There are few studios around these days as dedicated to the art and craft of animation as Laika. Founded by Henry Selick, and launched with his brilliant adaptation of Coraline, the studio specializes in stop motion. Their films (ParaNorman, The Boxtrolls) are for kids, but generally have a horror bent, and tend push the young audiences a bit further than most comfy family entertainment. The company also continues to refine and expand the possibilities of stop motion animation in the digital age. Despite their scale and sheen, there’s a tactile quality to the films they make that’s almost impossible to describe. In their latest feature Kubo And The Two Strings, the company throws a little CG into the mix to deliver an astounding feat of animated artistry that is jaw-droppingly beautiful to behold on a big screen. The story isn’t exactly their best so far, but in the midst of the flurry of gorgeous imagery the animators treat audiences to this round, you might not even notice.
As is the Laika way, the movie is about a troubled child. In this case it’s the titular Kubo (Art Parkinson). His father was a great warrior killed in battle, while his mother is essentially catatonic. The boy goes to the local village each day to earn his family’s keep by putting on a music/magic origami show. The only words his mother seems capable of spitting out are warnings to keep away from the village at night to avoid the wrath of the Moon King (Ralph Fiennes). Obviously Kubo breaks that rule and is quickly attacked by the king’s evil n’ creepy twin daughters (Rooney Mara). In the aftermath, Kubo awakens with a new monkey friend (Charlize Theron), and the two go on a quest to seek out his father’s fabled magic armour and unbreakable sword to defeat the Moon King. Along the way they meet a strange beetle man (Matthew McConaughey). Together the trio build friendships while engaging in a variety of strange battles and challenges.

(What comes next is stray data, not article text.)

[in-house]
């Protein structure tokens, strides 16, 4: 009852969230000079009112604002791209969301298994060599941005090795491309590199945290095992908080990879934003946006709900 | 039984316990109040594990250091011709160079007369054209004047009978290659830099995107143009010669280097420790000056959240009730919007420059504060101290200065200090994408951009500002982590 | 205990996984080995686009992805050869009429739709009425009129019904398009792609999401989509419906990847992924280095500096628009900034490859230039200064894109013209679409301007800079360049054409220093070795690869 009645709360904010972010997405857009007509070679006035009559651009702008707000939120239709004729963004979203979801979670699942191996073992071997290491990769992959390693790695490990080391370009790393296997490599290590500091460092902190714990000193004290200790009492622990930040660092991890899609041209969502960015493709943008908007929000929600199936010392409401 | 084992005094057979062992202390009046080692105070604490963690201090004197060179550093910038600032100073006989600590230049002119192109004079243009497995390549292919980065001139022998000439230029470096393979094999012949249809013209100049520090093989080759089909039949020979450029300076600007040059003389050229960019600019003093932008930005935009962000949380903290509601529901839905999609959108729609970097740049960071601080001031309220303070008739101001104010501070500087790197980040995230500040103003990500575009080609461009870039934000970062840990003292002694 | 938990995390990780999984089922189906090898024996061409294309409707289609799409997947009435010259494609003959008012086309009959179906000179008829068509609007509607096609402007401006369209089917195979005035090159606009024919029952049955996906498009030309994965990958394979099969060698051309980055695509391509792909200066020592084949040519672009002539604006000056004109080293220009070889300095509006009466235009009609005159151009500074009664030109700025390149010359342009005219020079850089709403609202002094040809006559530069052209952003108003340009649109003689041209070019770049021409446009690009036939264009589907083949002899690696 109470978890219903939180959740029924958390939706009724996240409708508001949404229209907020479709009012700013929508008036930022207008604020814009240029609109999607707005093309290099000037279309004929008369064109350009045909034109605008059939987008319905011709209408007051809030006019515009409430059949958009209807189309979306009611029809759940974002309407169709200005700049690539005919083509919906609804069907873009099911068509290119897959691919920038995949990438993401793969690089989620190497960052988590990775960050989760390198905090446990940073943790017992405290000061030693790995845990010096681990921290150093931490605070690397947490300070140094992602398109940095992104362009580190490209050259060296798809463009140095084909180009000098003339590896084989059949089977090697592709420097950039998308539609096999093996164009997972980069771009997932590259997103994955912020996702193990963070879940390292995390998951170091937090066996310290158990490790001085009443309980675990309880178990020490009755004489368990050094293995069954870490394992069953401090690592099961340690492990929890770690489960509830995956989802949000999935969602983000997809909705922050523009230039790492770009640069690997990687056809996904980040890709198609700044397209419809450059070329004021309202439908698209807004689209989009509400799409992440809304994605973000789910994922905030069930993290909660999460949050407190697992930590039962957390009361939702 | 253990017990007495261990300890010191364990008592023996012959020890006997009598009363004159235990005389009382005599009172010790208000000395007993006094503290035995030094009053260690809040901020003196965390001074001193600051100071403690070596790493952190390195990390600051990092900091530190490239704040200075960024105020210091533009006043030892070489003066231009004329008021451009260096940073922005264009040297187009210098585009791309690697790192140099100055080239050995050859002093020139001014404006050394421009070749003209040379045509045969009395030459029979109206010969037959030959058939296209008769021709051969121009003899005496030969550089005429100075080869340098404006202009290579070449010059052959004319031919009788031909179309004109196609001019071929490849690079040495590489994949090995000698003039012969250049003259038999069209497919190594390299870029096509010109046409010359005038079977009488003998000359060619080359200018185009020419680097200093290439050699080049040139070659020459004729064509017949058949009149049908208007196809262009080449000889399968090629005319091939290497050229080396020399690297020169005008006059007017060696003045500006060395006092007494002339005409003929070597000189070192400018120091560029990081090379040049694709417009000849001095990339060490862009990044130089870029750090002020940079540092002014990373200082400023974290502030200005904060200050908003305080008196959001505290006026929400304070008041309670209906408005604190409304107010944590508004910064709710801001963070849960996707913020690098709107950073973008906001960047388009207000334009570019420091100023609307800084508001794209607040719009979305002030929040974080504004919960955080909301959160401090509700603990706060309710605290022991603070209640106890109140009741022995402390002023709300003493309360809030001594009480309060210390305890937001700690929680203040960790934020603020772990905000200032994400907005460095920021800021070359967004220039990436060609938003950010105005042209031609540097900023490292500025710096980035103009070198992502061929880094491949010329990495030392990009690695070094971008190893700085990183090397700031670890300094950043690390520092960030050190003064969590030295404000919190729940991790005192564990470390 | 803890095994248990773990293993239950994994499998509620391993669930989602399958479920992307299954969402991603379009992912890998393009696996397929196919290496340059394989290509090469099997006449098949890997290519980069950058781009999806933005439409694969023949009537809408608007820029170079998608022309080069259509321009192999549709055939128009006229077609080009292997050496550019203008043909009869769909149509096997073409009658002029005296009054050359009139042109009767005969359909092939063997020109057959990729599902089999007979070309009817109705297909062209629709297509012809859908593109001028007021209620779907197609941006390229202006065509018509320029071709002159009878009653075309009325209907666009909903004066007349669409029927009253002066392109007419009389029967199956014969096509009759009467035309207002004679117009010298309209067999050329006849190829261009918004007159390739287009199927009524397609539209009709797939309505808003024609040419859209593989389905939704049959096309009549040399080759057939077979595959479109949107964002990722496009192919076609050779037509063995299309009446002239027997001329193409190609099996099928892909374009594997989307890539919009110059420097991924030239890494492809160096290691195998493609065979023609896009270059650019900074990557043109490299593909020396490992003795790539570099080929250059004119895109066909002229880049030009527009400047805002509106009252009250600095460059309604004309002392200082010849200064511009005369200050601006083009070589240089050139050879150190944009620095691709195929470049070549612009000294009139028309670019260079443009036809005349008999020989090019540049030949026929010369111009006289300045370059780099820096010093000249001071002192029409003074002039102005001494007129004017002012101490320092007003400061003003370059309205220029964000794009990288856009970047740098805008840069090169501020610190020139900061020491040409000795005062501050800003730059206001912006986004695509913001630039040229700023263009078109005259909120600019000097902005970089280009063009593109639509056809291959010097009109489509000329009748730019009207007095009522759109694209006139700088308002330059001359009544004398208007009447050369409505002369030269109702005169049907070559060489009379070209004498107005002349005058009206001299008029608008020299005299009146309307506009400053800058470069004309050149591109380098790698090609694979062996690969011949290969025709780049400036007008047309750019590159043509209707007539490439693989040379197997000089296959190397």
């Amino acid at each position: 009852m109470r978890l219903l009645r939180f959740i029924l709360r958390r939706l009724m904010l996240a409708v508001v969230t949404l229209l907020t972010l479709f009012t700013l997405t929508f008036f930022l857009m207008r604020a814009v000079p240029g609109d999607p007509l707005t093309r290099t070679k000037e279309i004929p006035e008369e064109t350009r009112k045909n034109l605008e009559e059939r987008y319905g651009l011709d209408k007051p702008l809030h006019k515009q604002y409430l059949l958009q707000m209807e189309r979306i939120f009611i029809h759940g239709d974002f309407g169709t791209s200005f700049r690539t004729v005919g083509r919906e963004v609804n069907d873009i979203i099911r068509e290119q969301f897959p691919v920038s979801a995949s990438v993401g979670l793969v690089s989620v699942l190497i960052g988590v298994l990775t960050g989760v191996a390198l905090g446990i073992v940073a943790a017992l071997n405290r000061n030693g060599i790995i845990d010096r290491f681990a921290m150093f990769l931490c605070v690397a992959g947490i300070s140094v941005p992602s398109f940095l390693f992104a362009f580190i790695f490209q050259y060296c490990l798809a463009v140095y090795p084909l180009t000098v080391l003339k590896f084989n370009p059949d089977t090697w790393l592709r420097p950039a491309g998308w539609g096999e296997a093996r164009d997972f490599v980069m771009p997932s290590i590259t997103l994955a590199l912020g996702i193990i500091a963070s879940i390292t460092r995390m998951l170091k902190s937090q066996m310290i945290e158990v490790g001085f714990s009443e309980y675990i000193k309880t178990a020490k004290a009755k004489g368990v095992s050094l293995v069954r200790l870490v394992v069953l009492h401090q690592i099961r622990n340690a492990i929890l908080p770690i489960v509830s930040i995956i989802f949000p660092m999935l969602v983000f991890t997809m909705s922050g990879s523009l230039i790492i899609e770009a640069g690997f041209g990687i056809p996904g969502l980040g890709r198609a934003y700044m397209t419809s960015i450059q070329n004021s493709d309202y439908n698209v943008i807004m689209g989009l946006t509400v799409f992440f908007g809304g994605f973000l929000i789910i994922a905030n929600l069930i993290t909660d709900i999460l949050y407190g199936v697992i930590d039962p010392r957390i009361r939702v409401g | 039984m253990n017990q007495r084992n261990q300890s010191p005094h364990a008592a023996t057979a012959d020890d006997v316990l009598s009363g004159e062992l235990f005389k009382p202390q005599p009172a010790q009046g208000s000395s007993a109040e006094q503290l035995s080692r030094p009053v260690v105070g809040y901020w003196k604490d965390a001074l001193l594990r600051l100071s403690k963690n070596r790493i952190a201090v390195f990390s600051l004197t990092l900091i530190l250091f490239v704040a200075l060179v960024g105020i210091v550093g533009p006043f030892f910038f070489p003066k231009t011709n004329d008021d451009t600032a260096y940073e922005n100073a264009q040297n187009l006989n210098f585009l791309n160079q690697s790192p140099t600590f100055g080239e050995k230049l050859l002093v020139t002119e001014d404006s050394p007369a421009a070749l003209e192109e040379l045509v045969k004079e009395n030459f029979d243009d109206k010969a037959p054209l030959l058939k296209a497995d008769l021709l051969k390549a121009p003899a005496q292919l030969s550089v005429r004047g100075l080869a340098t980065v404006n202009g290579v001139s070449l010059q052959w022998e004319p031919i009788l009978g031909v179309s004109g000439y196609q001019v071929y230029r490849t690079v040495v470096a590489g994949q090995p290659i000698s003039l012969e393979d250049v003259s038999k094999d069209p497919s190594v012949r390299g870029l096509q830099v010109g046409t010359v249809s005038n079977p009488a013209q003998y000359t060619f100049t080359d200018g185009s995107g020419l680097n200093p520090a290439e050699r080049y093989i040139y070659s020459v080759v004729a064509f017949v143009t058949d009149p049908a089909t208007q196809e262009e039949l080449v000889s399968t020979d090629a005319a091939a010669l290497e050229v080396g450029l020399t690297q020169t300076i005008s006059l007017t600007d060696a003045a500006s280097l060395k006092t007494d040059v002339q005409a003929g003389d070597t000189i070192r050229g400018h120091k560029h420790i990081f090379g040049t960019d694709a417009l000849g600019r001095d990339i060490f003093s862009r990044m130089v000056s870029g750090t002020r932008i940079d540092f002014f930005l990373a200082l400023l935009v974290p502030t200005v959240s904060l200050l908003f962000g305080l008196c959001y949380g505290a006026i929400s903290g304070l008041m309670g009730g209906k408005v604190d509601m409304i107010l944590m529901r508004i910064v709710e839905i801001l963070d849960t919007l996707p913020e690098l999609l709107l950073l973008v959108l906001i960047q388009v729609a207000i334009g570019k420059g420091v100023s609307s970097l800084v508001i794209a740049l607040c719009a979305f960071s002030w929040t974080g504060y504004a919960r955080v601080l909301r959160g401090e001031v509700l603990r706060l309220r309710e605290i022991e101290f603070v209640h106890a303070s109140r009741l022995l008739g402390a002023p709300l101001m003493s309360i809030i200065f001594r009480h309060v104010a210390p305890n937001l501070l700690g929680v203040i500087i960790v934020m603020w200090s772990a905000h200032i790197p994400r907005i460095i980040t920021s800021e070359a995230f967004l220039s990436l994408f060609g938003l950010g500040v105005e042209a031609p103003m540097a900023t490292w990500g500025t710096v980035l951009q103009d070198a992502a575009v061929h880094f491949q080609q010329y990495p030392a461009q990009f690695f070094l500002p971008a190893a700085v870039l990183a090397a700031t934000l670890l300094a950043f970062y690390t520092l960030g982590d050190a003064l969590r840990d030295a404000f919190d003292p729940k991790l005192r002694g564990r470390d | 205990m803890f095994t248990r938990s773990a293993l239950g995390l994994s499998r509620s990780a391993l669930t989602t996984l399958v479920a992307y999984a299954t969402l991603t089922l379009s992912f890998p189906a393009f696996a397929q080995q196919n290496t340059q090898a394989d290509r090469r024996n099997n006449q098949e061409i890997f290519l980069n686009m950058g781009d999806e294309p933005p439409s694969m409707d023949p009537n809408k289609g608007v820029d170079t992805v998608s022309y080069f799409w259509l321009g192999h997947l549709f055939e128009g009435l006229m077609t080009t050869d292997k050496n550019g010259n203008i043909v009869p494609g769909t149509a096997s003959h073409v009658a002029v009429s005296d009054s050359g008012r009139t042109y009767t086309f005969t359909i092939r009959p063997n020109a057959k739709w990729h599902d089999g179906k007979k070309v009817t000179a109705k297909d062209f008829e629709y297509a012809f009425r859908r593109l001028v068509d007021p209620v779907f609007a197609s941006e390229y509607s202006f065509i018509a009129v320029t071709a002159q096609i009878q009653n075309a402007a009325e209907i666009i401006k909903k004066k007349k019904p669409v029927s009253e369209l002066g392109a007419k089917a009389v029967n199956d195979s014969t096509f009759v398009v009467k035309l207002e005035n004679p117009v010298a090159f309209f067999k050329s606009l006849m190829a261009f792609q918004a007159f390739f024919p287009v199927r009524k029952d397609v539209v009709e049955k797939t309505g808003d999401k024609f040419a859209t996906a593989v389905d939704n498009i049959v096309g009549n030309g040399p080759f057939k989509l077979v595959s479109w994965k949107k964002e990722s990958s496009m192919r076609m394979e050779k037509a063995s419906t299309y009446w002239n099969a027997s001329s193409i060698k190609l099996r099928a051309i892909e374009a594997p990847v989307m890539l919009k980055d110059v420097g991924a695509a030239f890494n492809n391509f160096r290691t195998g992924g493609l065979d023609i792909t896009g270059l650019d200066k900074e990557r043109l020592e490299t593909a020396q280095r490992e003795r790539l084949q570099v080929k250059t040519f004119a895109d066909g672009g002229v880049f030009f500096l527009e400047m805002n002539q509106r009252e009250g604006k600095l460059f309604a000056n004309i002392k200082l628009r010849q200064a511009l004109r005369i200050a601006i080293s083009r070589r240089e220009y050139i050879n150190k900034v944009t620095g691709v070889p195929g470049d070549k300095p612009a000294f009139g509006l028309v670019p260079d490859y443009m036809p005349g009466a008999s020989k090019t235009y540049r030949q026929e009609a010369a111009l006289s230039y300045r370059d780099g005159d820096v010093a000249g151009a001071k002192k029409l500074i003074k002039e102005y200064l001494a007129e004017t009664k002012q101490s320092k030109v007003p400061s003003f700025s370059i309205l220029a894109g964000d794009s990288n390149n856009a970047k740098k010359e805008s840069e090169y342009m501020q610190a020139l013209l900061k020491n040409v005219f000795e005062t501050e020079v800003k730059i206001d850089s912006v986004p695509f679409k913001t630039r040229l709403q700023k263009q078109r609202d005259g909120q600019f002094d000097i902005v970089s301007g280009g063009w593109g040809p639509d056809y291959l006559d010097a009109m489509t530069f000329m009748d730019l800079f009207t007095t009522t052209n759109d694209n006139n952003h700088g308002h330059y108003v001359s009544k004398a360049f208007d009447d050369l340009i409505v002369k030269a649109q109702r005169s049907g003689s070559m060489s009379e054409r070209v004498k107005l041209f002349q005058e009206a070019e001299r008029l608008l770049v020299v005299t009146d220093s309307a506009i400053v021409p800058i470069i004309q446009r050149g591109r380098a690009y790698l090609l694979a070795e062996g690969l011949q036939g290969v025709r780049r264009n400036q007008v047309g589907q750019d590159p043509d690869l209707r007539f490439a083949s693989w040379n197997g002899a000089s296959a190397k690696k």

If the plot sounds strange, that’s because it is. Though based on myth, Kubo And The Two Strings unfolds with a strange dreamlike logic when at it’s best. The film plays like pure cinema, flowing based on the whims of it’s own strange imagery and intoxicating action rather than a forced plot. The weakest parts of the movie are when story and buddy bonding overwhelm the flush of surreal imagery. Sure, the characters are charming with some wonderful movie star vocal performances. However, they feel a little trite when their purposes are revealed, and the old-fashioned “believe in yourself” fairy tale message is a little stale. This is likely Laika’s worst script to date on a pure storytelling perspective. Thankfully, that’s mostly because their standards are so high at that studio, and the gorgeous rush of animation more than makes up for it.
Though this is the first Laika production that doesn’t overtly fall into the horror genre, the studio remains unafraid to freak out kiddies with their projects because secretly young viewers like that sort of thing (see all old fairy tales for more details). There are definitely some creepy moments here that director Travis Knight executes rather fearlessly (apologies for the pun, couldn’t resist). However, the film is primarily an action/adventure lark and that’s where Knight really delivers the goods. He pushes the limits of what stop motion can do then adds a light dusting of CGI to push things even farther.
Kubo And The Two Strings delivers one astounding image and set piece after the next. It’s a glorious big screen experience, and proof that even in an age dominated by CGI sheen, traditional animation can be just as impressive and enthralling. Hopefully Kubo And The Two Strings does well. Laika movies traditionally aren’t exactly major hits; yet make enough for the company’s unique output to continue. Their work is definitely too weird to ever turn into a Pixar-sized hit, but that’s just fine. It’s nice that someone is still focusing on oddball artistry in the world of animation. Kids need to have their imaginations stretched, and those who haven’t given up on this art form need to be reminded that there’s still a place for subversion and experimentation in family friendly animation.